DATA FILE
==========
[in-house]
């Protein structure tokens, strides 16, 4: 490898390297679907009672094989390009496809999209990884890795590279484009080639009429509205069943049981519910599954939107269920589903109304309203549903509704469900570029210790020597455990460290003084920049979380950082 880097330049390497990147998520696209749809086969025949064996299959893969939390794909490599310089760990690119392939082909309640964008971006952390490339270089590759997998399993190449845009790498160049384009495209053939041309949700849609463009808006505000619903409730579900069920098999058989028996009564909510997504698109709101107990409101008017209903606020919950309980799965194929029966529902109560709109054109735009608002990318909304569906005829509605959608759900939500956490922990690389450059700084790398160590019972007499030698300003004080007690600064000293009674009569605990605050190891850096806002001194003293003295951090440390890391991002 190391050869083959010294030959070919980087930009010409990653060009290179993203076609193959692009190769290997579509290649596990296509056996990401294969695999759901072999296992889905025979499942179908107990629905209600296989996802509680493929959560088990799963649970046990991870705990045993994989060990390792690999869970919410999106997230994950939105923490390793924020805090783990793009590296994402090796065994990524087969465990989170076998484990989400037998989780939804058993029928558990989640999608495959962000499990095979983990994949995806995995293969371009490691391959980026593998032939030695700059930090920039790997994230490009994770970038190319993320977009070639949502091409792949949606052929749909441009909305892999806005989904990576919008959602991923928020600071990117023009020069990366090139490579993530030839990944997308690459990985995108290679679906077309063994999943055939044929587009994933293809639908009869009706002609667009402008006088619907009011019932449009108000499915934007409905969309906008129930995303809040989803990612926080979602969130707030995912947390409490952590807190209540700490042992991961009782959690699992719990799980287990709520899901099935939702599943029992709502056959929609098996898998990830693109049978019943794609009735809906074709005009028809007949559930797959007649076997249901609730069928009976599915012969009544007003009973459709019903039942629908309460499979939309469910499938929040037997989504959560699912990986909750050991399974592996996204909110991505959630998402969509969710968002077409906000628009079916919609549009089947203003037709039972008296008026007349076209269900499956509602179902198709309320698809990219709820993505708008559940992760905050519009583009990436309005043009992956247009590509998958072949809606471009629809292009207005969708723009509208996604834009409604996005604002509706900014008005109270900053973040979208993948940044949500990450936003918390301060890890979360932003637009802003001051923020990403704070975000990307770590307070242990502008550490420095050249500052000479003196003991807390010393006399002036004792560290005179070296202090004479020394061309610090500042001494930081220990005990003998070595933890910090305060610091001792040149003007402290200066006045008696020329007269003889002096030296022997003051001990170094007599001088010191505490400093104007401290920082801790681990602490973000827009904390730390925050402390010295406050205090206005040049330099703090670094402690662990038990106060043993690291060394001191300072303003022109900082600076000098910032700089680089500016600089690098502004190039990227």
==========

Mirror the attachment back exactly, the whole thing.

[in-house]
């Protein structure tokens, strides 16, 4: 490898390297679907009672094989390009496809999209990884890795590279484009080639009429509205069943049981519910599954939107269920589903109304309203549903509704469900570029210790020597455990460290003084920049979380950082 880097330049390497990147998520696209749809086969025949064996299959893969939390794909490599310089760990690119392939082909309640964008971006952390490339270089590759997998399993190449845009790498160049384009495209053939041309949700849609463009808006505000619903409730579900069920098999058989028996009564909510997504698109709101107990409101008017209903606020919950309980799965194929029966529902109560709109054109735009608002990318909304569906005829509605959608759900939500956490922990690389450059700084790398160590019972007499030698300003004080007690600064000293009674009569605990605050190891850096806002001194003293003295951090440390890391991002 190391050869083959010294030959070919980087930009010409990653060009290179993203076609193959692009190769290997579509290649596990296509056996990401294969695999759901072999296992889905025979499942179908107990629905209600296989996802509680493929959560088990799963649970046990991870705990045993994989060990390792690999869970919410999106997230994950939105923490390793924020805090783990793009590296994402090796065994990524087969465990989170076998484990989400037998989780939804058993029928558990989640999608495959962000499990095979983990994949995806995995293969371009490691391959980026593998032939030695700059930090920039790997994230490009994770970038190319993320977009070639949502091409792949949606052929749909441009909305892999806005989904990576919008959602991923928020600071990117023009020069990366090139490579993530030839990944997308690459990985995108290679679906077309063994999943055939044929587009994933293809639908009869009706002609667009402008006088619907009011019932449009108000499915934007409905969309906008129930995303809040989803990612926080979602969130707030995912947390409490952590807190209540700490042992991961009782959690699992719990799980287990709520899901099935939702599943029992709502056959929609098996898998990830693109049978019943794609009735809906074709005009028809007949559930797959007649076997249901609730069928009976599915012969009544007003009973459709019903039942629908309460499979939309469910499938929040037997989504959560699912990986909750050991399974592996996204909110991505959630998402969509969710968002077409906000628009079916919609549009089947203003037709039972008296008026007349076209269900499956509602179902198709309320698809990219709820993505708008559940992760905050519009583009990436309005043009992956247009590509998958072949809606471009629809292009207005969708723009509208996604834009409604996005604002509706900014008005109270900053973040979208993948940044949500990450936003918390301060890890979360932003637009802003001051923020990403704070975000990307770590307070242990502008550490420095050249500052000479003196003991807390010393006399002036004792560290005179070296202090004479020394061309610090500042001494930081220990005990003998070595933890910090305060610091001792040149003007402290200066006045008696020329007269003889002096030296022997003051001990170094007599001088010191505490400093104007401290920082801790681990602490973000827009904390730390925050402390010295406050205090206005040049330099703090670094402690662990038990106060043993690291060394001191300072303003022109900082600076000098910032700089680089500016600089690098502004190039990227």